The Respondents objected, their primary argument being that the Award should not be enforced as it fell within Article 7(3) of the Arrangement;
Article 7(3) The award deals with a difference not contemplated by or not falling within the terms of the submission to arbitration…
The Respondents made a number of further arguments, including that:
- the appointment of arbitrators was not in keeping with the arbitration agreement;
- the method of service of the Award did not comply with the arbitration rules;
- the guarantee was an invalid guarantee and, if the Award were to be enforced, it would for various reasons be contrary to the public interest and to China's foreign exchange control policy.
Beijing Court's Judgment
The Beijing Court found that the Award exceeded, or "dealt with a difference not contemplated by" the Claimant's submission to arbitration, on the basis that the Award found that all 21 Respondents were liable in respect of the redemption and repurchase of shares, whereas the Claimant only sought a finding of liability in respect of seven Respondents in its original submission to arbitration. The Beijing Court determined that the Award fell within the scope of Article 7(3) and would not therefore be recognised and/or enforced.
Moreover, the entire Award was captured by Article 7(3) on the basis that it did not particularise any particular proportion to be attributed to any one Respondent. Had it done so, it is possible that some parts of the award could have actually been enforced against some or all of the relevant Respondent(s).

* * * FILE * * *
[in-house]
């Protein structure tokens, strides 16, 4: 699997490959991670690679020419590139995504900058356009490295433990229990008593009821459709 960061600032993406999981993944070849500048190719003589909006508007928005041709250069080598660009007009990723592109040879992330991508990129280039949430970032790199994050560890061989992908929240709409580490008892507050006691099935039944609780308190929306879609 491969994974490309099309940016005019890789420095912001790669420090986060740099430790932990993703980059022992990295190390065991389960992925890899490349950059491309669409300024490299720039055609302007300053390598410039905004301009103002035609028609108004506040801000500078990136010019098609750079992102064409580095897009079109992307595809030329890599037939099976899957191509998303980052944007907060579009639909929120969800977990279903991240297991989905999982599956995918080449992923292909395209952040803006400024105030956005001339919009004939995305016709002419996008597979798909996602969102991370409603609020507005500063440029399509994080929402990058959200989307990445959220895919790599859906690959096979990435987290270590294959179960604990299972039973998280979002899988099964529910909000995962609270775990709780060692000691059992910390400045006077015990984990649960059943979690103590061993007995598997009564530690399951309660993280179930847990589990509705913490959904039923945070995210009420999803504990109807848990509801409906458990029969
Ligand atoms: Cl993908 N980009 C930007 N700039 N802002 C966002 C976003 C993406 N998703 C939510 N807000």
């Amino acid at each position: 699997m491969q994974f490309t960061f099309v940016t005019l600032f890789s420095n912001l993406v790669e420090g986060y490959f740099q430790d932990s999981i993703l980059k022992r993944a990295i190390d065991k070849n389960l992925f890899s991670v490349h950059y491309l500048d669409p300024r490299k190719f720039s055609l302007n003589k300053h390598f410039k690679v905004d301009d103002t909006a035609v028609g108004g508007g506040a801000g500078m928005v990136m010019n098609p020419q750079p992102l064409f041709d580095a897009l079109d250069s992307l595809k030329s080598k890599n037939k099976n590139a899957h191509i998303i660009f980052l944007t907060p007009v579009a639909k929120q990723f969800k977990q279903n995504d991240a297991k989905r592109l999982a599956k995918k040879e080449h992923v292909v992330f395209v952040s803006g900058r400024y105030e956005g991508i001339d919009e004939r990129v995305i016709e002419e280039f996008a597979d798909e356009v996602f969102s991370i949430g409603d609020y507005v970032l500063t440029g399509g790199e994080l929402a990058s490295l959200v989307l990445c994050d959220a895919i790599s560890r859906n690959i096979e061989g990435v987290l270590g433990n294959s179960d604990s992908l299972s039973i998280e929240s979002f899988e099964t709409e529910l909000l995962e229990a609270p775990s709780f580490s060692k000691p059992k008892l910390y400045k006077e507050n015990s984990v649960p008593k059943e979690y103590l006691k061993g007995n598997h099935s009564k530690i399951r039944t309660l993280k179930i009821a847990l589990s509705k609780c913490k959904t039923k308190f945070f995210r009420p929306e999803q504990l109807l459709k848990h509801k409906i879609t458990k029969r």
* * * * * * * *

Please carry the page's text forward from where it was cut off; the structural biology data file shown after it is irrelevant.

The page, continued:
Finally, as a result of the above decision, the Beijing Court did not consider or determine the other points raised by the Respondents for setting aside the Award.
It is difficult to critique the Beijing Court's judgment without seeing the Claimant's submission to arbitration and the Award, which are, of course, confidential. It appears that the Award dealt with the issues in dispute; however, for reasons which we do not know, the tribunal went one step too far by holding all 21 Respondents liable, when this was not sought by the Claimant in its submission to arbitration.
It is arguable that the Award should have perhaps been enforced against those Respondents that were contemplated by the Claimant but, given that the Beijing Court judgment will have likely been endorsed by the Supreme Court, there will be little option for appeal. It is generally the case that where a lower court is minded to reject a foreign arbitral award, it is sent to higher court(s) and ultimately the Supreme People's Court for approval before being handed down.
In order to avoid circumstances such as this, parties should ensure that a request for arbitration and all submissions thereafter are precise, clear and linear at the outset, setting out the claim, the requested relief and, most importantly in this case, the relevant parties. The same applies to any counterclaim. If at any point it is suspected that the Tribunal has gone or may go beyond its jurisdiction, take steps to (politely) remind the Tribunal that it only need rule on the specific points in the claim.